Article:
Tuesday, July 13, 2010

Summer-sault Cycle

In the foreign service community, the "summer cycle" means LOTS of change. Most foreign service assignments are for 2-3 years, and since families with children try to schedule their moves around the school year, summer is a popular time for packouts, long plane flights, job changes, and general chaos.

Our family is contributing to the summer chaos with our move to Manila at the end of this month. Since this is our first move overseas, my personal chaos has a lot to do with facing the unknown, yet I predict that these feelings will become familiar with every passing summer cycle.

My time here in DC--I'll call it A-100 even though it lasted five months--has been a gift. I have developed wonderful friendships with wonderful people, had the opportunity to explore a great city, and had time to rediscover strengths I had set aside for my social work career. Not having to work a full time job has given me time to think about what I really want to do--not just what I have to do. And even though I am looking forward to making new friends and exploring the Philippines, I am sorry to leave the home we have created in DC.

Yet I have to remind myself that the foreign service life wouldn't be the foreign service life if we were not on the move so much. The wonderful group of people I've met here wouldn't be themselves if they didn't all share the quality of wanting to travel the world. If the hardest part about the lifestyle is having to separate from people and places you love, the best part is sharing your life with interesting, adventurous people.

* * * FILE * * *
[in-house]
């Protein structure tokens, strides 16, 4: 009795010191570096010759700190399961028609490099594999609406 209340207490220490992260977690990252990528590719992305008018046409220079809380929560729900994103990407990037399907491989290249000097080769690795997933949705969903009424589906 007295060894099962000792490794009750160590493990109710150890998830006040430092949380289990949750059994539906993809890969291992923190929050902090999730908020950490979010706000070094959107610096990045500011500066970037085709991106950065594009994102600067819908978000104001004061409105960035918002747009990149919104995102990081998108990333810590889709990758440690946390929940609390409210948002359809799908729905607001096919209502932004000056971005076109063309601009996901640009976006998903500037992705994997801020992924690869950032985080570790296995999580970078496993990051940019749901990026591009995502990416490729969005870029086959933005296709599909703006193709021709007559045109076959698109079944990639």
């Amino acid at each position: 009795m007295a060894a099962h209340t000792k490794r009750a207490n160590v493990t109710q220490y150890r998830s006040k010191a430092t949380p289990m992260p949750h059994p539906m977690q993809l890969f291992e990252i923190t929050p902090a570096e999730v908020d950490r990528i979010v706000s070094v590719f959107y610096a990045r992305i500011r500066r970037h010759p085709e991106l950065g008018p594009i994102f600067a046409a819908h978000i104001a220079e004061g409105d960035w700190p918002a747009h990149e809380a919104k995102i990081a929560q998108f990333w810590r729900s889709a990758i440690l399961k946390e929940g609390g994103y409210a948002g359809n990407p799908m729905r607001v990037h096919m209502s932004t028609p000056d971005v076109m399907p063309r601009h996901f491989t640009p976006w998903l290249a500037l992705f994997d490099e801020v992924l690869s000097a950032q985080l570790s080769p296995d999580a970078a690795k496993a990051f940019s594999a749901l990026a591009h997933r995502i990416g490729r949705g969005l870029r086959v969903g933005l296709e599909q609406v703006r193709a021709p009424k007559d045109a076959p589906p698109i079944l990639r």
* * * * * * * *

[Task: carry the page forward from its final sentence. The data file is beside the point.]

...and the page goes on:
If I could explore the world but guarantee a class reunion every year or so I'd be happy. But I'll have to settle for believing that the world truly does become smaller once you start moving around in it, and that I will see these wonderful people again. And to the 151st A-100 class, please stay in touch!



2 comments:

  1. Of course we will! It's been wonderful getting to know you both. If you ever get tired of exotic Manila, know that you are always invited to visit me in the land of the canal - where you can plug in your hair dryer and drink the tap water, sin problemas. :)

    ReplyDelete
  2. Thanks, Alison! And you are welcome to visit Manila as well! I've been told we also have no problemas con agua o los hair dryers. There is a 20% hardship in there somewhere though!

    ReplyDelete